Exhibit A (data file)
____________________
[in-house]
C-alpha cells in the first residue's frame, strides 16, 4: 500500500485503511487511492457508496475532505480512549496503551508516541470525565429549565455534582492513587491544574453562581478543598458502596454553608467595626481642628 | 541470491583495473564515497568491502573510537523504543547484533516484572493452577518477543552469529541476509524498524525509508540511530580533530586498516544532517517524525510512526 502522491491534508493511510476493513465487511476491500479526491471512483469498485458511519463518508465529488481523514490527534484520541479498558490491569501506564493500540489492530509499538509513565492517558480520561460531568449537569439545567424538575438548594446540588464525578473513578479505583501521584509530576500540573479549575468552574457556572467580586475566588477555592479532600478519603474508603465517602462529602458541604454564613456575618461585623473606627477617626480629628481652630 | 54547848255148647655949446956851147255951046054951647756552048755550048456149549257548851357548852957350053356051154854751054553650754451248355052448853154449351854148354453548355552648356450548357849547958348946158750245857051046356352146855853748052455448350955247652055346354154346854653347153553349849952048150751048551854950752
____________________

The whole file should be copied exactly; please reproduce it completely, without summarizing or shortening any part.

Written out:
[in-house]
C-alpha cells in the first residue's frame, strides 16, 4: 500500500485503511487511492457508496475532505480512549496503551508516541470525565429549565455534582492513587491544574453562581478543598458502596454553608467595626481642628 | 541470491583495473564515497568491502573510537523504543547484533516484572493452577518477543552469529541476509524498524525509508540511530580533530586498516544532517517524525510512526 502522491491534508493511510476493513465487511476491500479526491471512483469498485458511519463518508465529488481523514490527534484520541479498558490491569501506564493500540489492530509499538509513565492517558480520561460531568449537569439545567424538575438548594446540588464525578473513578479505583501521584509530576500540573479549575468552574457556572467580586475566588477555592479532600478519603474508603465517602462529602458541604454564613456575618461585623473606627477617626480629628481652630 | 54547848255148647655949446956851147255951046054951647756552048755550048456149549257548851357548852957350053356051154854751054553650754451248355052448853154449351854148354453548355552648356450548357849547958348946158750245857051046356352146855853748052455448350955247652055346354154346854653347153553349849952048150751048551854950752